Abu Mujahed, spokesman for the Salah A-din Brigades of the Popular Resistance Committees said the militant groups had declared a state of emergency. "The military arms of the factions are now conferring. Within a few hours, there will be well-studied responses to this aggression. Israel is waging a war against our people. The Zionist occupation should expect something that has never happened," he said.
Palestinian officials from the rival Fatah party also denounced the killing. "We condemn in the strongest terms this new Israeli assassination which aims to initiate a bloody escalation," said Palestinian negotiator Saeb Erekat. "We hold the Israeli government fully responsible for the consequences this new act of aggression would bring to the region. This exposes that Israel has an agenda for war but not for peace."
In Israel, police and home-front command officers were placed on full alert as rockets began falling. Israeli vice-premier Silvan Shalom hailed Mr Jabari's killing as a fitting end for a man who had masterminded some of Hamas's bloodiest attacks against Israel. "These guys like sending other people to martyrdom, but they don't like martyrdom for themselves," Mr Shalom said.
Israeli leaders may have satisfied recent calls for a tough response to the recent violence, but they are likely to come under diplomatic fire for launching an offensive when an Egyptian-brokered ceasefire seemed to be holding after 24 hours of relative calm.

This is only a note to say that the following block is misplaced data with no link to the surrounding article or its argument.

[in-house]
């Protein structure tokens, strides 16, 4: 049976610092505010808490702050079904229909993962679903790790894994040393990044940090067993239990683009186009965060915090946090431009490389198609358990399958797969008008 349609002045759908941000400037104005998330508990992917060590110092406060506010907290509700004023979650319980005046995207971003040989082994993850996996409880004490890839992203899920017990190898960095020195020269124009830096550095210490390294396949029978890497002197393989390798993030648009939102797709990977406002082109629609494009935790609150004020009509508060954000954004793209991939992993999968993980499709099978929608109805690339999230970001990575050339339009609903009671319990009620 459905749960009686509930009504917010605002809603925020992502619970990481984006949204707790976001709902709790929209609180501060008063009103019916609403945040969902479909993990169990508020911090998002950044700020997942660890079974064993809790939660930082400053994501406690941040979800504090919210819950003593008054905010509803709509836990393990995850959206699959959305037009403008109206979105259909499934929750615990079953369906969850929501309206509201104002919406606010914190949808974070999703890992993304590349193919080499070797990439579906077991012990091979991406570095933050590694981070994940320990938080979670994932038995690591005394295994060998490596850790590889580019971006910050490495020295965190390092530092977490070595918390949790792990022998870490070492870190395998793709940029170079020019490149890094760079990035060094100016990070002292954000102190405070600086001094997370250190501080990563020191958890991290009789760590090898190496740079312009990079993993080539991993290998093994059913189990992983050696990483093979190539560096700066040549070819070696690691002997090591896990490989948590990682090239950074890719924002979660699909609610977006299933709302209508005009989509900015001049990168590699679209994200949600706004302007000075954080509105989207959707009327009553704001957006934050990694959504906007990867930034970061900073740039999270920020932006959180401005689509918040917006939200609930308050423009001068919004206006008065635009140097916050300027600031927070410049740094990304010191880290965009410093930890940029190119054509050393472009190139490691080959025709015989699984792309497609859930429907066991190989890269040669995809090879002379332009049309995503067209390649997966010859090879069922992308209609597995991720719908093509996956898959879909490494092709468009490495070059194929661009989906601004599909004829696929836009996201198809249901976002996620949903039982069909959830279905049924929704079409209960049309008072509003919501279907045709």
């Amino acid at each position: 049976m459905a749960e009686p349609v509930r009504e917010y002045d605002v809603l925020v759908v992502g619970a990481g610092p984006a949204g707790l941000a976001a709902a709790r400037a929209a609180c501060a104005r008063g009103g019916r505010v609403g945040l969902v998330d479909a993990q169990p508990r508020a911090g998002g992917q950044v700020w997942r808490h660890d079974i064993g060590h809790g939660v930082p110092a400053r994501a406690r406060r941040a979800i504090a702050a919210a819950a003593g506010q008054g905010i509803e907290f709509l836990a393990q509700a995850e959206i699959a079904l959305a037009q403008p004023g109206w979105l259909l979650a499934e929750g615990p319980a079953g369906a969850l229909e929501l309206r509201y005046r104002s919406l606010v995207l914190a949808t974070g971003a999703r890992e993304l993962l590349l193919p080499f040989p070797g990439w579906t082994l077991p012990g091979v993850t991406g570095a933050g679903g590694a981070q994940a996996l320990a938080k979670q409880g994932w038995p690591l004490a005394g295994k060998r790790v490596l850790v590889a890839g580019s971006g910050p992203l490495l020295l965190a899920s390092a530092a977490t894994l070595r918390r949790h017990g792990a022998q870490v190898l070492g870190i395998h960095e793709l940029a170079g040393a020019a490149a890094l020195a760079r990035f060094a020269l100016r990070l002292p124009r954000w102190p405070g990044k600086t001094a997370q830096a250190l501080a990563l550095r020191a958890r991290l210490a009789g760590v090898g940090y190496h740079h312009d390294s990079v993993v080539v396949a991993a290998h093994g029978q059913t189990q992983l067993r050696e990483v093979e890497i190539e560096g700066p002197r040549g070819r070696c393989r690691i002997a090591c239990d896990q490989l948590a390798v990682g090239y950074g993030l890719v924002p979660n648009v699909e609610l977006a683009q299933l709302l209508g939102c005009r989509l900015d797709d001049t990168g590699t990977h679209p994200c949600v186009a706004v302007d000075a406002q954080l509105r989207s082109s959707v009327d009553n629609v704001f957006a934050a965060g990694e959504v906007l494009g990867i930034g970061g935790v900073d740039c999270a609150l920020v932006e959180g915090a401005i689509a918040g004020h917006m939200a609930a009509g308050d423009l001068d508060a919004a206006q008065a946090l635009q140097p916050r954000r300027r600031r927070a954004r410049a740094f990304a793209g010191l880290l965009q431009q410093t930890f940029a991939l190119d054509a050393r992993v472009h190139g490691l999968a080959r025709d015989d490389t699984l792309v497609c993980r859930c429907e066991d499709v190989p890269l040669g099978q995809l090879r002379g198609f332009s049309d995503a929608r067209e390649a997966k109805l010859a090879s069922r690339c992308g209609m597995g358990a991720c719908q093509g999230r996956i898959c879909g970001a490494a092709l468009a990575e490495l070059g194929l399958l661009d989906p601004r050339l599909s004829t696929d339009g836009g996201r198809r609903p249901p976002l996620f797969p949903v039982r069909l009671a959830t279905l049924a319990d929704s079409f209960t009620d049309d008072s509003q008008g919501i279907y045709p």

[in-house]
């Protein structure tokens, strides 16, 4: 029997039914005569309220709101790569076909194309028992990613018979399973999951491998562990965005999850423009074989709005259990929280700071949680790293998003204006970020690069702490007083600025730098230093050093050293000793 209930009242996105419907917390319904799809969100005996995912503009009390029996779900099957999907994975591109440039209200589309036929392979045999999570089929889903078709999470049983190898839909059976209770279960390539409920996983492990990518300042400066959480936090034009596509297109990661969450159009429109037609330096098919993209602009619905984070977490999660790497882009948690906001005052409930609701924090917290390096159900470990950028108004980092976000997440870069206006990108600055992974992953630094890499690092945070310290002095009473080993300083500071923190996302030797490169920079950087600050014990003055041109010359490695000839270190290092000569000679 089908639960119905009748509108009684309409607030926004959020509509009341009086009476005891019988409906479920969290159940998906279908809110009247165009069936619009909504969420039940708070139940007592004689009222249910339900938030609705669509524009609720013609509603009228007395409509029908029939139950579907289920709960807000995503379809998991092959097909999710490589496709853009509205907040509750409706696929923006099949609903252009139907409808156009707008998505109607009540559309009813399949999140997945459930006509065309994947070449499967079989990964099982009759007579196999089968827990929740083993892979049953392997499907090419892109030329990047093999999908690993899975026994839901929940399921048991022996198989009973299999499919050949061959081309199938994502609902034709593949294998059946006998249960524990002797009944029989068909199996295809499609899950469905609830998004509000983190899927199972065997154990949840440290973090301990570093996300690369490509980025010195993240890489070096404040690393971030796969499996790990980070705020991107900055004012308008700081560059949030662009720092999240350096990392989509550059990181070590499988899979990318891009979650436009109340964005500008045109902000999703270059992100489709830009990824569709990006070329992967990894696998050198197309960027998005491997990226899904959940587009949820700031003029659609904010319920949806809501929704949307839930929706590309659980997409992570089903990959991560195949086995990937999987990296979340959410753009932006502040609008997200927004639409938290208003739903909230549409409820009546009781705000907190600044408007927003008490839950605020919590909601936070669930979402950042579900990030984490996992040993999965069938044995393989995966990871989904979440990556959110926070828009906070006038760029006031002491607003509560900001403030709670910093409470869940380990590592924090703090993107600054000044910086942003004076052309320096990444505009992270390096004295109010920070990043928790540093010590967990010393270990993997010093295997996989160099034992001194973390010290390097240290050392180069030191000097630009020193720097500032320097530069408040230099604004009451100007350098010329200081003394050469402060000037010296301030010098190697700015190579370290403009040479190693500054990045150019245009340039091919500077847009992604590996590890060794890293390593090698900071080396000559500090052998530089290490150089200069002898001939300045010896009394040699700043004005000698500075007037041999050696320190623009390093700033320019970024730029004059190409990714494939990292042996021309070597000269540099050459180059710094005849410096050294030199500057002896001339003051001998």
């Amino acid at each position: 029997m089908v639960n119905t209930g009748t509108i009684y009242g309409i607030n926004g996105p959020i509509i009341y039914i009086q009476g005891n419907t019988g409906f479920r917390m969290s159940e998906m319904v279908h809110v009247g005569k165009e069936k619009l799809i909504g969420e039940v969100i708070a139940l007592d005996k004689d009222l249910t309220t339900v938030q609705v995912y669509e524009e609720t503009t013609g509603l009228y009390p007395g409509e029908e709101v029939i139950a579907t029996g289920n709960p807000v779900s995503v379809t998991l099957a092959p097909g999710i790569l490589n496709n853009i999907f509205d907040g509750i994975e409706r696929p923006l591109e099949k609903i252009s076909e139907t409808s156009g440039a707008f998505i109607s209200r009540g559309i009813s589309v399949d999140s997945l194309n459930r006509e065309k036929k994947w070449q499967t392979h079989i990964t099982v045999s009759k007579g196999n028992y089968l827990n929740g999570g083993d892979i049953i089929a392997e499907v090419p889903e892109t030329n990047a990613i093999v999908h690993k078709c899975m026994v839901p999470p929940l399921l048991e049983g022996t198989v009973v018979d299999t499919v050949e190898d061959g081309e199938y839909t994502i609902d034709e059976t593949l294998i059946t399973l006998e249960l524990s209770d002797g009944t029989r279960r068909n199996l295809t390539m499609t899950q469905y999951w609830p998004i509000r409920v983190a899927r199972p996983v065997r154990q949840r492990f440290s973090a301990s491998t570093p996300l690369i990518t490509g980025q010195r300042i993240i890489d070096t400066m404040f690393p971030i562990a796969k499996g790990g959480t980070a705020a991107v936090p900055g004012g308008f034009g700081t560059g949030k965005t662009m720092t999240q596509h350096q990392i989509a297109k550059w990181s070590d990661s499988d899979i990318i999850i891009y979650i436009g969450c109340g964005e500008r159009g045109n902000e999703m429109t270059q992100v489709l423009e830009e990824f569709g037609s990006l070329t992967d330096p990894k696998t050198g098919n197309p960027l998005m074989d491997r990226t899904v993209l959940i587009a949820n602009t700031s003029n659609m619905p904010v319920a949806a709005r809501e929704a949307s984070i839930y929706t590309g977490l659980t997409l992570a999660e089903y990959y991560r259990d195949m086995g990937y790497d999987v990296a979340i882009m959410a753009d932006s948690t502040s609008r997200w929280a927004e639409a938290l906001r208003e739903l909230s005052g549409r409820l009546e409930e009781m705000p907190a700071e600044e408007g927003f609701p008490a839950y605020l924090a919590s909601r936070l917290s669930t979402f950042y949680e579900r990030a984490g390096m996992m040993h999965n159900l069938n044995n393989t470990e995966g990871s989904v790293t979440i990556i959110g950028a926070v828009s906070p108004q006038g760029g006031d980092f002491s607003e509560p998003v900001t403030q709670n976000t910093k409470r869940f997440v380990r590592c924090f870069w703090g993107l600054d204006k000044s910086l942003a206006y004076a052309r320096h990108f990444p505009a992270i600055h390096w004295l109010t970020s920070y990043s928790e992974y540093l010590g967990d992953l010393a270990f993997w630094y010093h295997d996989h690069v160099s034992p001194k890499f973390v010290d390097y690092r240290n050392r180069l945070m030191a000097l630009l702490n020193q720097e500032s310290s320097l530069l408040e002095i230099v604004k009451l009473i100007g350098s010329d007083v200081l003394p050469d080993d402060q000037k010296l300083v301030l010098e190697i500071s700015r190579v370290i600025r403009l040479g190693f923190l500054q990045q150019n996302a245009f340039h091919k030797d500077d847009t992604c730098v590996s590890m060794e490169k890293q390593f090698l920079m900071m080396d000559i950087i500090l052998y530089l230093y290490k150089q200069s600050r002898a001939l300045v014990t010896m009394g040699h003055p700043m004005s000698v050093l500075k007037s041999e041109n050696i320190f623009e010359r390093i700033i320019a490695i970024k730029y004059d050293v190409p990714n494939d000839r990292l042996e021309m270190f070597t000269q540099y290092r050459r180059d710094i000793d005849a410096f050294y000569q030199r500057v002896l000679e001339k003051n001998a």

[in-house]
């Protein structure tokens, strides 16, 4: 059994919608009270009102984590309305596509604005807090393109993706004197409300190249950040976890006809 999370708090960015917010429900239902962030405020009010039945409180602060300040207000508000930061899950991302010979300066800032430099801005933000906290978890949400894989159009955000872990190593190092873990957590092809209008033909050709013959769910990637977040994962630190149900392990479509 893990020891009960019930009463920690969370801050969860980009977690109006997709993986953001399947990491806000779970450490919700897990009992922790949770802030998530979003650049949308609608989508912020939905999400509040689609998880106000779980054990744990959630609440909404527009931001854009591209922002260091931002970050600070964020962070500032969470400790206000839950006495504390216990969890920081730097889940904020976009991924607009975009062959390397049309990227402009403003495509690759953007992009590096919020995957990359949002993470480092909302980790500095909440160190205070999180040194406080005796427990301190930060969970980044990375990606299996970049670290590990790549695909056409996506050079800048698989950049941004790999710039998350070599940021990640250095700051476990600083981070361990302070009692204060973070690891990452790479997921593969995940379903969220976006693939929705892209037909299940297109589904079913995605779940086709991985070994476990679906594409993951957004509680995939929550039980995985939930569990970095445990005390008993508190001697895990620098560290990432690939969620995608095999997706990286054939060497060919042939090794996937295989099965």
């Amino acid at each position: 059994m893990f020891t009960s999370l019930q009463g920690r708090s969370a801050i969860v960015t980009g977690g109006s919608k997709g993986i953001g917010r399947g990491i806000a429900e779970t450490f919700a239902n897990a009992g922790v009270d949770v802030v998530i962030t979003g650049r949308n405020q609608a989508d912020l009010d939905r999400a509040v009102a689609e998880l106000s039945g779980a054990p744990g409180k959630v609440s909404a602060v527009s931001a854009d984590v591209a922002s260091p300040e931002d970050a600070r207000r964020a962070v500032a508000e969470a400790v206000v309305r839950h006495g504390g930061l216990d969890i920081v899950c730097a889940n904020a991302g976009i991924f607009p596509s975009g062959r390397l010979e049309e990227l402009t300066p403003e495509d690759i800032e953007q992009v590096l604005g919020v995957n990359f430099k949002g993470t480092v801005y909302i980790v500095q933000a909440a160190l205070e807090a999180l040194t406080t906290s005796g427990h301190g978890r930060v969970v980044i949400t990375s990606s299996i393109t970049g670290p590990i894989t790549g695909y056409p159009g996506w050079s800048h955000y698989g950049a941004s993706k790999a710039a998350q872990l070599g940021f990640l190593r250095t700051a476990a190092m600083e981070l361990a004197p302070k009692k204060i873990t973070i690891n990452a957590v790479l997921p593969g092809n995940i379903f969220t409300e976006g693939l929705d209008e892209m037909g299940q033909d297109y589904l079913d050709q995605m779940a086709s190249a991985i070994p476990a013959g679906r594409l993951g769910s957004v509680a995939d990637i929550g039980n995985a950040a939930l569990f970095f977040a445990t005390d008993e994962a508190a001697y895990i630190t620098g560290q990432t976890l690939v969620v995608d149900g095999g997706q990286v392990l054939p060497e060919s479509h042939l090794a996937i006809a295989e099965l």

"I am responsible for us choosing the right time to exact the heaviest price, and so be it," Prime Minister Benjamin Netanyahu told residents of Beersheba, which has been targeted by Gaza rockets, just before the assassination. "Whoever thinks they can damage the daily lives of residents of the south, and that they won't pay a heavy price for this – they are mistaken."
Israel's last ground invasion of Gaza killed more than 1,000 Palestinians, including many children and other civilians, and destroyed hundreds of homes. Even though Hamas has allowed the launching of more than 750 rockets into Israel this year alone, Israeli leaders already facing the prospect of diplomatic isolation over a Palestinian bid for UN recognition on 29 November, will be hard-pressed to maintain international support for a repeat performance.
Profile - Ahmed Al-Jabari
Commander was blamed for rocket strikes
Ahmed al-Jabari was one of Hamas's leading figures and head of its military wing.
His death yesterday was the first of a senior Hamas figure at the hands of Israel since Operation Cast Lead in 2008, when Israel launched a full-scale attack on the Gaza Strip.
He had nonetheless been at the top of the Israel Defence Forces' target list for some time. The Israelis held him responsible for the Qassam rocket strikes that have almost continually hit southern Israel – attacks that have escalated in recent days.
It is believed that Mr Jabari had responsibility for overseeing the imprisonment of Gilad Shalit, the Israeli soldier captured by Hamas in 2006 and held until last year. The deal saw hundreds of Palestinians released from Israeli prisons.
Within hours of Mr Jabari's death yesterday, Israel's internal intelligence agency, Shin Bet, said that it had killed him.